Super Bowl wins New Jersey acclaim as capital of transit hell

So one thing I neglected to talk about in last month’s Sports on Earth column about the economic impact of the Super Bowl was the idea that hosting the Big Game™ could put your city on the map as a tourist destination. And now I’m sorry I left that out, because who can put a price on the publicity value of this?

“Jersey sucks!” they had shouted in unison while stuck for 90 minutes in a Secaucus stairwell, some with only their Seattle Skittles to sustain them, dour demeanors in contrast with the bright sherbet colors of Bronco orange and Seahawk lime. “Train! Train! Train!”
And this:

And this:

After the winner’s celebration – Seattle defeated Denver, 43-8 – an announcement was made over the public address system that anyone planning to take the train “should remain in the stadium due to the congestion on the platforms.”

To put a capper on it, angry fans blamed New Jersey Gov. Chris Christie for the transit nightmare, because sure, why not?

In related news, Salon’s Alex Pareene has written an article that I’ve always wanted to write, namely that since the Super Bowl doesn’t actually bring any benefits to host cities (aside from being able to point and laugh at other people being trapped at Secaucus Junction instead of you), and the NFL really only cares about being able to force fans to buy their official products, the league should just “build a giant arena somewhere in the desert outside Vegas, or maybe southern California somewhere, and just make it the permanent home of the Super Bowl.” Pareene continues:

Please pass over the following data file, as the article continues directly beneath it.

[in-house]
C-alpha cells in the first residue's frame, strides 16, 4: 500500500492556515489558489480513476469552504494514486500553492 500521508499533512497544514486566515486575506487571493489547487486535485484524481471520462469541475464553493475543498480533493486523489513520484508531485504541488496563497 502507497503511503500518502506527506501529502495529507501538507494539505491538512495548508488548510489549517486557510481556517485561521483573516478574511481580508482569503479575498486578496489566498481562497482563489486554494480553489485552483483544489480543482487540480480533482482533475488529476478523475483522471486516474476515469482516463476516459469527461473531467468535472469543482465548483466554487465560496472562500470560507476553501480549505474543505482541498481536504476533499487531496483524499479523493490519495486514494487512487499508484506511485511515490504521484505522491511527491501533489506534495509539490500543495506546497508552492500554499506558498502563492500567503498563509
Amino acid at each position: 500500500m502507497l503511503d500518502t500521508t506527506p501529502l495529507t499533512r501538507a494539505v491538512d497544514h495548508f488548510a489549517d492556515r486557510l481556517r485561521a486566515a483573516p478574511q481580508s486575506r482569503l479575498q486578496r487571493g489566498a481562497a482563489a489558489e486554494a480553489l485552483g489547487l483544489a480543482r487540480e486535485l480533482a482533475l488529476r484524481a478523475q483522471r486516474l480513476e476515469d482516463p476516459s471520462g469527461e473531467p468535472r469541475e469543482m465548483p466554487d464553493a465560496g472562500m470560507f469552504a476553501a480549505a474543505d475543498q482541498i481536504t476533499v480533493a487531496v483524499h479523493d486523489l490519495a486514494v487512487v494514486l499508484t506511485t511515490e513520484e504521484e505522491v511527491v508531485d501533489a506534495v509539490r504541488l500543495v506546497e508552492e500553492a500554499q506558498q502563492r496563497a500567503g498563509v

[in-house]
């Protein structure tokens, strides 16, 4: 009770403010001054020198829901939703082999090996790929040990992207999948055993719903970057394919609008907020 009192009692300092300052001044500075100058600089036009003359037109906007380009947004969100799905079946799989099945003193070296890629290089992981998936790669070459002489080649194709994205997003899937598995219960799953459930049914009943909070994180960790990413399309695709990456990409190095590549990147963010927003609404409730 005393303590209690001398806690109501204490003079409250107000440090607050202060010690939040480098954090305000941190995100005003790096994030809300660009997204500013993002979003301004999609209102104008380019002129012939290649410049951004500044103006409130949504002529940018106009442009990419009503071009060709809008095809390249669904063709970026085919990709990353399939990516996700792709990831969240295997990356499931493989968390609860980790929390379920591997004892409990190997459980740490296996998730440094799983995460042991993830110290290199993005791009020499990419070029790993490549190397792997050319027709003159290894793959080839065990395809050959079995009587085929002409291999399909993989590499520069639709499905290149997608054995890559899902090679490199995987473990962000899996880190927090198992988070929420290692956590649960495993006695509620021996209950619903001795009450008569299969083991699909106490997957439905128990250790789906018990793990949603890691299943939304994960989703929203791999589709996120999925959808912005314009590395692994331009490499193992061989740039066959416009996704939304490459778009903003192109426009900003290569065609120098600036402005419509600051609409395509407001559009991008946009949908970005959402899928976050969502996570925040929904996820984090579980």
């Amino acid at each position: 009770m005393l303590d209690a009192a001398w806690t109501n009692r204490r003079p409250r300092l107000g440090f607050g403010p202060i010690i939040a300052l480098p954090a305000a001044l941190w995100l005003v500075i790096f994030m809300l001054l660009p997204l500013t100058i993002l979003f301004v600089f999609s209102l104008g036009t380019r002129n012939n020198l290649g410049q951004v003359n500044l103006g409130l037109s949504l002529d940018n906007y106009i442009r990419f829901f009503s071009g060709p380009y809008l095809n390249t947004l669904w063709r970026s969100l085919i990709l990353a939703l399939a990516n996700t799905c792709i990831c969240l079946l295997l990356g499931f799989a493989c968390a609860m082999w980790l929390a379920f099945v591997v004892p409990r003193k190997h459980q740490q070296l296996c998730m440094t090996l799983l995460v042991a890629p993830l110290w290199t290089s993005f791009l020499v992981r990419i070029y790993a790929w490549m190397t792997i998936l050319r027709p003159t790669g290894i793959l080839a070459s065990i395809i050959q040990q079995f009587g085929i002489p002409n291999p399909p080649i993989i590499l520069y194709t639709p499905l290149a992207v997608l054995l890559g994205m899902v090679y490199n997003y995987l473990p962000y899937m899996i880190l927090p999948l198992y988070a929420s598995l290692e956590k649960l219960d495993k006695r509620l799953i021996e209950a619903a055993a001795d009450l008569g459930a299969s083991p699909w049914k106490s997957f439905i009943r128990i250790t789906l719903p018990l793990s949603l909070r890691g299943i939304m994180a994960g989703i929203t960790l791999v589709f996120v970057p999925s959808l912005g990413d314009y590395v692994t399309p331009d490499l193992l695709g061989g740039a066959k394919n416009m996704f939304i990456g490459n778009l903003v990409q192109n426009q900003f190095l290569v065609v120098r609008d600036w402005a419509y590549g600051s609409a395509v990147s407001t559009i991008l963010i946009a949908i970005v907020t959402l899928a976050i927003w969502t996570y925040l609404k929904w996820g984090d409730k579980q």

The league can build its little Super Bowl village with its NFL Experience stuff, and keep it up all year, a whole little town dedicated to the majesty of football. All of this crap currently clogging Broadwaycould have a permanent, lucrative home! It would be a football theme park for most of the year, and then for one week it would be a mecca of stupid, bloated NFL excess. The arena would be state-of-the-art, indoors and climate-controlled, with a zillion luxury boxes and maybe a couple of normal seats for “regular” “fans.” Every single aspect of the entire experience could be controlled as minutely as Disney’s imagineers control Disneyland. Everyone wins, besides the people attending the game and various players with catastrophic head trauma.

It’s actually an excellent idea, except for the part where it would prevent individual NFL teams from trying to hold up their home towns for new stadium money by holding out the carrot of hosting a Super Bowl someday. Other than that, though, it could totally work, and in fact shouldn’t be limited to—